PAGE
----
The Dynamic Drivers programme produced an open access special issue of the Philosophical Transactions of the Royal Society B, ‘One Health for a Changing World: zoonoses, ecosystems and human well-being’, in 2017.
Articles from the issue:
- One Health for a changing world: new perspectives from Africa
- Local disease–ecosystem–livelihood dynamics: reflections from comparative case studies in Africa
- One Health contributions towards more effective and equitable approaches to health in low- and middle-income countries
- Poor livestock keepers: ecosystem–poverty–health interactions
- One Health, emerging infectious diseases and wildlife: two decades of progress?
- Views from many worlds: unsettling categories in interdisciplinary research on endemic zoonotic diseases
- Facility-based surveillance for emerging infectious diseases; diagnostic practices in rural West African hospital settings: observations from Ghana
- Structural drivers of vulnerability to zoonotic disease in Africa
- Integrative modelling for One Health: pattern, process and participation
- Spatial, seasonal and climatic predictive models of Rift Valley fever disease across Africa
- Zoonoses, One Health and complexity: wicked problems and constructive conflict
- Engaging research with policy and action: what are the challenges of responding to zoonotic disease in Africa?
BOOK: One Health: Science, Politics and Zoonotic Disease in Africa (download a free sample chapter, or buy the book at half-price – use the discount code IDS50 until May 2020) edited by Kevin Bardosh
JOURNAL ARTICLE: Zoonotic diseases: who gets sick, and why? Explorations from Africa
Vupenyu Dzingirai, Bernard Bett, Sally Bukachi, Elaine Lawson, Lindiwe Mangwanya, Ian Scoones, Linda Waldman, Annie Wilkinson, Melissa Leach and Tom Winnebah (2016) Critical Public Health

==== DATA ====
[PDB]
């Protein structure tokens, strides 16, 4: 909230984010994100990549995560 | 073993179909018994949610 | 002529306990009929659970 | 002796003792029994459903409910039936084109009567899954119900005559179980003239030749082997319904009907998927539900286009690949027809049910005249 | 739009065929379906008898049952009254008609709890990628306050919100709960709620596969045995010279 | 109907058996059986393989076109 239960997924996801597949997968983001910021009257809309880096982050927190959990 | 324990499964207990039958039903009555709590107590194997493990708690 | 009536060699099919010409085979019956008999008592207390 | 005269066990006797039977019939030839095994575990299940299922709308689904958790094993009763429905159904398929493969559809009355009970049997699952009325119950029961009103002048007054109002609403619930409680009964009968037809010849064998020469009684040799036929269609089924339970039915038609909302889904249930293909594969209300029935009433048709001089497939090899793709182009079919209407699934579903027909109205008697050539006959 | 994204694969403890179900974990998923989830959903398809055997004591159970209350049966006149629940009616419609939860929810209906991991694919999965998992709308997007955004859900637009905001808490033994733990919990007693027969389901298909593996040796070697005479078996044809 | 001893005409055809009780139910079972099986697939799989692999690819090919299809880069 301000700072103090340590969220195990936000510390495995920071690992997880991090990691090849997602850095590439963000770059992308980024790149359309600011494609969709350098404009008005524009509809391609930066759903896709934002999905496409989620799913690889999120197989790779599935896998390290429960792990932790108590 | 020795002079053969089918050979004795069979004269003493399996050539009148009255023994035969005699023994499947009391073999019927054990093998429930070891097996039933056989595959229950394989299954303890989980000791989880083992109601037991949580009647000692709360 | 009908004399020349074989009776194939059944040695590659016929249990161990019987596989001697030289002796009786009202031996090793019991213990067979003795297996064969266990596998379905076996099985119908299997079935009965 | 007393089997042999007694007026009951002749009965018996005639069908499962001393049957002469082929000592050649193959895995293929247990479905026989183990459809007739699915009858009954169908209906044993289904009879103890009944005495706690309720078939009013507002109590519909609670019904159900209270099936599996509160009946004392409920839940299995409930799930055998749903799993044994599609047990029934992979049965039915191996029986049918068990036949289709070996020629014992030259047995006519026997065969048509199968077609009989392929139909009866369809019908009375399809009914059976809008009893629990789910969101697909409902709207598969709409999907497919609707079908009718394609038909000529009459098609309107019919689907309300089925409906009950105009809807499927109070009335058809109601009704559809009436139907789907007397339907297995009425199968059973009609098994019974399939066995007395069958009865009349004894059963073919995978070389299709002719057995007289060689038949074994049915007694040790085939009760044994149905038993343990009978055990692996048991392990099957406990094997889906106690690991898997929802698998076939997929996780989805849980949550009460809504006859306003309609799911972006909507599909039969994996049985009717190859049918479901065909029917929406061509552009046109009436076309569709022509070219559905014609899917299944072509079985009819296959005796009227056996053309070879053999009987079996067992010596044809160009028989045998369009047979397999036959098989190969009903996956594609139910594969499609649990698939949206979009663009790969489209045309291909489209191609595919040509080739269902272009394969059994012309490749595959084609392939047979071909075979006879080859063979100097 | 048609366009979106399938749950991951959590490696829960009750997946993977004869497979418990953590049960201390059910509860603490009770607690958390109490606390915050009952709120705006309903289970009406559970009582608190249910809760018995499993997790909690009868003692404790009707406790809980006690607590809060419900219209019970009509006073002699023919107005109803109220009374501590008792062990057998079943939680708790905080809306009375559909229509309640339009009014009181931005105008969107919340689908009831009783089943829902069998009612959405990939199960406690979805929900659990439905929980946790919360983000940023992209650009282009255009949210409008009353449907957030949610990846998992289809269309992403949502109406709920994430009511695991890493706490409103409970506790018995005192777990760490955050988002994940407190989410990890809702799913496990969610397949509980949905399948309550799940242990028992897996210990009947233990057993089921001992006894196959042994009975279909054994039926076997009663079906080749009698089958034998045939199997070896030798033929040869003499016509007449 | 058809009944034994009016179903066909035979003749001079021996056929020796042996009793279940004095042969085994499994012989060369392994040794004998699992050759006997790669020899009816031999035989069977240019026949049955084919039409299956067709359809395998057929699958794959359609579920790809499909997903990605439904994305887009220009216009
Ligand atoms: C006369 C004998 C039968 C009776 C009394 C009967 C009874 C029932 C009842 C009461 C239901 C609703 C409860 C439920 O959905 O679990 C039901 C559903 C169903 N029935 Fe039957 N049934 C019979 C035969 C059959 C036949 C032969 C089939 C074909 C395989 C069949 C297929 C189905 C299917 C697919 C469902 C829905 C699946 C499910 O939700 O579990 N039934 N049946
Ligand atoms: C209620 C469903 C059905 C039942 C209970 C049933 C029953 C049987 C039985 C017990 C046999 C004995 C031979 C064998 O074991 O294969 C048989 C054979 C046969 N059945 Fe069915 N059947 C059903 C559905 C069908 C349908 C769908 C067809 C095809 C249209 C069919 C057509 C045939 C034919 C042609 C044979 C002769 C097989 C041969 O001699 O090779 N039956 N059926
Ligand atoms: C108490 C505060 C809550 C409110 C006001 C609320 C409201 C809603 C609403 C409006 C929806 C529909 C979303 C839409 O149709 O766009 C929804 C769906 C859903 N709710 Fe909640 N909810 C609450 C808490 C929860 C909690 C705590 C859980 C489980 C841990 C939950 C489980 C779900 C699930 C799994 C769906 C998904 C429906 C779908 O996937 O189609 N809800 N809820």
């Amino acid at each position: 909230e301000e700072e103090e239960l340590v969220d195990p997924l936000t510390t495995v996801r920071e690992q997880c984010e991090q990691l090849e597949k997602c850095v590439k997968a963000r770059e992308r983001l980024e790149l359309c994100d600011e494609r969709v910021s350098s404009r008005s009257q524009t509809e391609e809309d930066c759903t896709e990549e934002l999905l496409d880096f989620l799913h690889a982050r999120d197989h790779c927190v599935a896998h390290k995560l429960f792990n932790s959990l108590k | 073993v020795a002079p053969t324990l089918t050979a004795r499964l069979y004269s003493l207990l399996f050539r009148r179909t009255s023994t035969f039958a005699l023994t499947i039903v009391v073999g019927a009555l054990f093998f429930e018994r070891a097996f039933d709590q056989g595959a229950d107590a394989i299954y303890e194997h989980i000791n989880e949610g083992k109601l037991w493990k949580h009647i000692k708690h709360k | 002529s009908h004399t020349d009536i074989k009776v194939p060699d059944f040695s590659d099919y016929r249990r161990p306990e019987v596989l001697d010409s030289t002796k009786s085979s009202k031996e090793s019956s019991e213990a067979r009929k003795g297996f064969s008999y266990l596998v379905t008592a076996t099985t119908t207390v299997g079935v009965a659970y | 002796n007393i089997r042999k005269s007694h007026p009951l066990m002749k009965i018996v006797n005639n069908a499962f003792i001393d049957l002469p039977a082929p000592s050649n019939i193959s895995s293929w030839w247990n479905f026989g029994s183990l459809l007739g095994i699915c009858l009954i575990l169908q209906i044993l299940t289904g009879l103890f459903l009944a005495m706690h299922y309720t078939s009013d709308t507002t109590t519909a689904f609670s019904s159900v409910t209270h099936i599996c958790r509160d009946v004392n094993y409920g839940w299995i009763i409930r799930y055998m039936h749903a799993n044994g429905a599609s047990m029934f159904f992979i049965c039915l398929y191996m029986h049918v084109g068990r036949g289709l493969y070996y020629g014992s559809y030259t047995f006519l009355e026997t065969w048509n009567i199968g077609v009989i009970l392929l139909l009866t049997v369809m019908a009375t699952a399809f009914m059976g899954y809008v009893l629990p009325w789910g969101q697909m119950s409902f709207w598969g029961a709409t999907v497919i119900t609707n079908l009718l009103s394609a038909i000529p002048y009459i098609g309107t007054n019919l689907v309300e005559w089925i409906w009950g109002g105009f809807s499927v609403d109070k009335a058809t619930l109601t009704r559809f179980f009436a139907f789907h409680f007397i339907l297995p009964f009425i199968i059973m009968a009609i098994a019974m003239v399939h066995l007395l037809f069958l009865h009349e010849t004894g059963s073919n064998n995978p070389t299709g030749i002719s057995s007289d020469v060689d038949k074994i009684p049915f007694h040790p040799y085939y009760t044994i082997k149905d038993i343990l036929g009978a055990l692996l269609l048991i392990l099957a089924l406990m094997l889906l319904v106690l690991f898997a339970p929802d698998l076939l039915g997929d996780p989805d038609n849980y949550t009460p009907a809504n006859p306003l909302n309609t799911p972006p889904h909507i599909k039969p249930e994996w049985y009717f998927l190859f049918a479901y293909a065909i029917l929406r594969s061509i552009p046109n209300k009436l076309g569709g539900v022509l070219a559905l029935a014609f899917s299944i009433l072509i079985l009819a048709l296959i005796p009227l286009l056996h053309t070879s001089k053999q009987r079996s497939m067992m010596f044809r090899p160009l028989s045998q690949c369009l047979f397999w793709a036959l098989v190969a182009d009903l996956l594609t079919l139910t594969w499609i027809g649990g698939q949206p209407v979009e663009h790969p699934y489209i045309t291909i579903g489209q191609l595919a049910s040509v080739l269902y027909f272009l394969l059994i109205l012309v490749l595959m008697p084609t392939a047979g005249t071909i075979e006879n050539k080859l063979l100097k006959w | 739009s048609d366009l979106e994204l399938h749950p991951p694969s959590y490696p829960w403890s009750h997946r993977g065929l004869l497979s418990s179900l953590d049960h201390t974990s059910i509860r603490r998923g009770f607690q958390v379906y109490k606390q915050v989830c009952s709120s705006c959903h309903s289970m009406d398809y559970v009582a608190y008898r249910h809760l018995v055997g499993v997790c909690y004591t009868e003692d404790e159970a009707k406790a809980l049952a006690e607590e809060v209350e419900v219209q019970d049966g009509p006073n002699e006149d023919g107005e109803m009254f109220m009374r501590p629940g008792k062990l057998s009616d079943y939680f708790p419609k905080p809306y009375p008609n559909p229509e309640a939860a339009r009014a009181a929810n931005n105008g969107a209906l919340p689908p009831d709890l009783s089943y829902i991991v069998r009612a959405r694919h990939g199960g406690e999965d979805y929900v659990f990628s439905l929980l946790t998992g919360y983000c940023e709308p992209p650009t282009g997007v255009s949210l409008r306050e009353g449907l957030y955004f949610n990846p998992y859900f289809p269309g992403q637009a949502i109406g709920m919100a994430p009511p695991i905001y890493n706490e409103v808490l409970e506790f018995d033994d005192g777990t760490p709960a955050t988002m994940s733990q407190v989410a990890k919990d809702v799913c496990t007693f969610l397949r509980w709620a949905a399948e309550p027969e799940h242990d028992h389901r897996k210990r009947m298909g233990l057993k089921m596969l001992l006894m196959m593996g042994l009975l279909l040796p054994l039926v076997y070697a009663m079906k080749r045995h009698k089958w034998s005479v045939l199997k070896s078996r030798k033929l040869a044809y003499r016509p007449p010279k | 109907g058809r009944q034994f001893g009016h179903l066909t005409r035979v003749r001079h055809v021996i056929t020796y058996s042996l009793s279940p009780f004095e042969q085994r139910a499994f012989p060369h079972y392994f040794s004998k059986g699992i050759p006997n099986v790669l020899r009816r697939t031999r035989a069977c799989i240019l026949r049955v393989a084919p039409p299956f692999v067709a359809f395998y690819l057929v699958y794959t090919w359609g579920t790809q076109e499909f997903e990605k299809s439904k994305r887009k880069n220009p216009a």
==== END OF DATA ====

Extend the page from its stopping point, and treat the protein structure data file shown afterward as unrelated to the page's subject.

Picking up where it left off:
JOURNAL ARTICLE: The social and political lives of zoonotic disease models: Narratives, science and policy
Leach, M. and Scoones, I. (2013) Social Science & Medicine
RESOURCES: One Health and the Real World
Video, slides and commentary from an international symposium organised by the Dynamic Drivers of Disease in Africa programme
WEBSITE: Disease Scenarios Africa
Interactive maps showing how multiple drivers of disease affect each other in different countries, plus a set of possible storylines on possible futures for disease in Africa, under different conditions.
- Social Science in Humanitarian Action – updates on the novel COVID-19 outbreak
A roundup of recent social science on COVID-19, part of a website with wider resources on evidence for disasters and emergencies.
- The Epidemic Response Anthropology Platform
Showcases evidence from anthropologists and other social scientists around the world to provide insight, analysis and advice, to inform epidemic response efforts.
- COVID-19 – the social science response to the pandemic
Growing round-up of resources, links and responses from the Institute of Development Studies.
Updates from the STEPS Centre
Our theme for 2020: Natures
How is talk of crisis shaping nature and people’s views of it? How can colonial forms of knowledge, technology and power be challenged, and what might it mean to ‘decolonize’ the study of environmental change? What do alternatives look like, and how can we explore, nurture, imagine and live the relationships we might want for the future?
Find out more about our theme for 2020 on our Natures theme page.